When City Council member Dwaine Caraway proposed a ban on single-use bags (paper and plastic) earlier this year, it seemed like another of the sweeping but ineffectual campaigns he fixes onto every so often. Sort of like the sagging-pants thing, except less entertaining. But then, in June, the measure sailed through committee en route to the full City Council. This time, unlike in 2008, it looks like a ban actually has a chance of passing.
That makes your local Kroger -- and Tom Thumb, and Walmart, and Target -- very nervous, which explains why representatives of the Texas Retailers Association spent a week camped out in front of two Dallas Kroger stores with a petition. It also explains why Kroger rep and TRA President Gary Huddleston was announcing at a press conference that they'd amassed more than 3,000 signatures that he'll be delivering to Mayor Mike Rawlings.
The thing is, retailers see a ban on single-use bags as a threat. Talking with Unfair Park this afternoon, Huddleston alluded to studies in Southern California showing bag bans decrease sales by 3 to 4 percent. People tend to buy less when their carrying capacity is limited to the reusable sacks they bring from home. Maybe some shoppers near the suburbs will migrate to stores outside Dallas. Bottom line, says Huddleston: "It will hurt our business."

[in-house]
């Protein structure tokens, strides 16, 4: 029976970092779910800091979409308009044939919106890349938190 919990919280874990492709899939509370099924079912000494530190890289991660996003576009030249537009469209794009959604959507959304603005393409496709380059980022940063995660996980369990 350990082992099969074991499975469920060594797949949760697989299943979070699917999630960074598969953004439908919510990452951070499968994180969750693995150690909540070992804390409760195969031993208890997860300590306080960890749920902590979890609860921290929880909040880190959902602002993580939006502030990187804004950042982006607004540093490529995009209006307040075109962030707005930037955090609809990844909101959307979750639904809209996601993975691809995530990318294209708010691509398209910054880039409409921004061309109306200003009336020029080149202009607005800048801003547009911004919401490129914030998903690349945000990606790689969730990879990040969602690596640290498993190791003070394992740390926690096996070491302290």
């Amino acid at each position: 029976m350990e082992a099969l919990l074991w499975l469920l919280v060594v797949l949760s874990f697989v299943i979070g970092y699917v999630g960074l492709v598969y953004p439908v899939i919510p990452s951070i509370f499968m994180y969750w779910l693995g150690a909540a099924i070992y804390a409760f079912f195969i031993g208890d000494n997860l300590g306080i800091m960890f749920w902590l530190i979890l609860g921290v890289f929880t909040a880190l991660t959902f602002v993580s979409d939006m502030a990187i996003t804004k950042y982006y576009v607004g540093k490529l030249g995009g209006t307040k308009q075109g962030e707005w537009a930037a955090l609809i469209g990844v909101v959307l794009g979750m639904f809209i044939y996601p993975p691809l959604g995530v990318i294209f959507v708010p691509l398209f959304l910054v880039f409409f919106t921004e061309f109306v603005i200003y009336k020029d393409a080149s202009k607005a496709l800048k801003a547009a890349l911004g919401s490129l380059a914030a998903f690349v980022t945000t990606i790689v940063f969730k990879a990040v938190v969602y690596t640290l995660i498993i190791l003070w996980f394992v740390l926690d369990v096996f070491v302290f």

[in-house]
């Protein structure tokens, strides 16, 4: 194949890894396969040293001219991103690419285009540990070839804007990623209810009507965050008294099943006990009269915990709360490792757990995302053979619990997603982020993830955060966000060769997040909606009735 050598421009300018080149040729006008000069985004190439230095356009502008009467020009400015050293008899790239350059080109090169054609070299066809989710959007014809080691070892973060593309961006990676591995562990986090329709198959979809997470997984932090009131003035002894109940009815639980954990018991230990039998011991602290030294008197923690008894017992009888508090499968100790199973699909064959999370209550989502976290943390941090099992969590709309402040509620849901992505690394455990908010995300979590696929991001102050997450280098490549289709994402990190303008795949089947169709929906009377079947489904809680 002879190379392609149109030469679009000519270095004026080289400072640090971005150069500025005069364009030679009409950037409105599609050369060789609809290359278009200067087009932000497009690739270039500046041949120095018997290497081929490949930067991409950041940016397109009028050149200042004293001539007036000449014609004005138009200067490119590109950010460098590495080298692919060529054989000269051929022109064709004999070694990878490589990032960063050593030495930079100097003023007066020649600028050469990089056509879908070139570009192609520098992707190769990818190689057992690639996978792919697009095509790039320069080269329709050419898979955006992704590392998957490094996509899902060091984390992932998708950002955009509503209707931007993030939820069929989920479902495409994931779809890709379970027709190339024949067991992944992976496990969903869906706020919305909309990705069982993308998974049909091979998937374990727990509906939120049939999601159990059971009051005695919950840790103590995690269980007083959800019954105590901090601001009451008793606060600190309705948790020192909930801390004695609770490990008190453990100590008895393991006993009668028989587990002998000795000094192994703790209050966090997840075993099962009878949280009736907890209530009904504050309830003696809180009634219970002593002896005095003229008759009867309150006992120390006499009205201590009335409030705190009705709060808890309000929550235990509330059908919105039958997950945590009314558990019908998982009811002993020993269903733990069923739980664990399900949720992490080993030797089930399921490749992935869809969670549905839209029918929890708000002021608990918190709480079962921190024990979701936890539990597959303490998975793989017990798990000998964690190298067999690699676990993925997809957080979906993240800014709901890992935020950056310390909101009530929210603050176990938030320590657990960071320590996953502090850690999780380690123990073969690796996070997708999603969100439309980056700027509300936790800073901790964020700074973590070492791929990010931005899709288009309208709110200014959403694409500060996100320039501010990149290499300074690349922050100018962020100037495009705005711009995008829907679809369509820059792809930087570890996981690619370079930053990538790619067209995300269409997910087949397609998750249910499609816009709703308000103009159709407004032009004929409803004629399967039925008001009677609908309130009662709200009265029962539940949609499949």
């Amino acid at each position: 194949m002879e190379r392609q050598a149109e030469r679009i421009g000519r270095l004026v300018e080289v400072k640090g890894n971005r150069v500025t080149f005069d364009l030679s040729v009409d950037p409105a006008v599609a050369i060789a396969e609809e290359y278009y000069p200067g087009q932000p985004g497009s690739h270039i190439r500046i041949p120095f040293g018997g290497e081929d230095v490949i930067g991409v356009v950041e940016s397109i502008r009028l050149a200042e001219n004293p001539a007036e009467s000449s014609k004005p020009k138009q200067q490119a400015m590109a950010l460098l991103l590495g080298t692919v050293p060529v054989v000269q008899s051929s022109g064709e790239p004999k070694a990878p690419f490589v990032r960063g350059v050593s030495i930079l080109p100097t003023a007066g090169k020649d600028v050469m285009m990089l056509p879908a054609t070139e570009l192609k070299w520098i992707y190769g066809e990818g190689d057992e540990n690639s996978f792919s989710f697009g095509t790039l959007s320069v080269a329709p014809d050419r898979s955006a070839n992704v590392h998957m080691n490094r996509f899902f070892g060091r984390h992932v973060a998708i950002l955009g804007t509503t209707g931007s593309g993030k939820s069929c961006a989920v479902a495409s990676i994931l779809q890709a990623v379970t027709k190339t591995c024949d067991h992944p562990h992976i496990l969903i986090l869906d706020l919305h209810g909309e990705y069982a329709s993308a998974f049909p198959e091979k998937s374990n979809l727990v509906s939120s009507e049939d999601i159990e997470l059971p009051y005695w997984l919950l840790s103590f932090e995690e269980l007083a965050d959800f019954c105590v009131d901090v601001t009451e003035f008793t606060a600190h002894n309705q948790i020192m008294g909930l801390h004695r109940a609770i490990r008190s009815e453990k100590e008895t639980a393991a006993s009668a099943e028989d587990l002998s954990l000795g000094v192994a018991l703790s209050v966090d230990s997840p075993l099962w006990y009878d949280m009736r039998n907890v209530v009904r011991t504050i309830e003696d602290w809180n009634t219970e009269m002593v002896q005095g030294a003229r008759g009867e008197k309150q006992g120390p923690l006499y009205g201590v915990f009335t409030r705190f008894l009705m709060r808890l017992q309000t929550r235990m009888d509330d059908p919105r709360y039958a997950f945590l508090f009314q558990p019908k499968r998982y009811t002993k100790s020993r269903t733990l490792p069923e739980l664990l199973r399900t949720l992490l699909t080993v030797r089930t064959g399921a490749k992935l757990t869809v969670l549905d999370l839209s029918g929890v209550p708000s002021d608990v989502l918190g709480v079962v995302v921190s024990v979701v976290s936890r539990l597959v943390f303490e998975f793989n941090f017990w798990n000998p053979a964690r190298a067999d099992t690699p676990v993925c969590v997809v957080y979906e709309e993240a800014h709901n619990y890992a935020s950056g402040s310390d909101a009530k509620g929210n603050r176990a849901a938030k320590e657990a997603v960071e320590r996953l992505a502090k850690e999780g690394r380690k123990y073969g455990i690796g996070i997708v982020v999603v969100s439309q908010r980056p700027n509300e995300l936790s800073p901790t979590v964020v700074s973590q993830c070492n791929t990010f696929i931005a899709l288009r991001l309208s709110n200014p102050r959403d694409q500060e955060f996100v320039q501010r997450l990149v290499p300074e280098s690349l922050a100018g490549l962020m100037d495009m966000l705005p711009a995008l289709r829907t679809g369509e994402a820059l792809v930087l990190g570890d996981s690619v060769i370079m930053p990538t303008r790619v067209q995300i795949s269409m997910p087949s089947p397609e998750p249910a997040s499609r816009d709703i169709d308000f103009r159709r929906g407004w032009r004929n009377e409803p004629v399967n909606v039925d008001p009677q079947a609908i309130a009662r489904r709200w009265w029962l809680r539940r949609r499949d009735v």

Of course, having corporations whine about not making enough money is not a winning public relations strategy, which is why Huddleston prefers to focus on the cost that a bag ban will inflict on consumers, who will have to buy the reusable bags, and the employees of Hilex Poly, which operates three plastic-bag manufacturing plants in the Dallas area. Pass a bag ban, Huddleston says, and some of the company's several hundred local employees will be out of work.
"What we heard from customers is that they reuse plastic bags for picking up dog waste, wet bathing suits, taking their lunch to work," he said. "If those plastic bags go away then they have to go and buy them."
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None of those arguments hold up very well if you believe that they cause serious harm to the environment. Huddleston doesn't.
"Litter is an issue, certainly. We don't want to contribute to the litter, but plastic bags are less than half of 1 percent [of the litter] in the street and in the waterways."
Better and more effective to focus on recycling the bags. There could be public awareness campaigns. The city could start accepting them in its blue recycling bins. They're really versatile material when you get creative. They can be turned back into more bags, sure, but Huddleston points out that they can also be transformed into things like patio decking and lawn furniture.
And be honest: Does anyone want to live in a world without lawn furniture?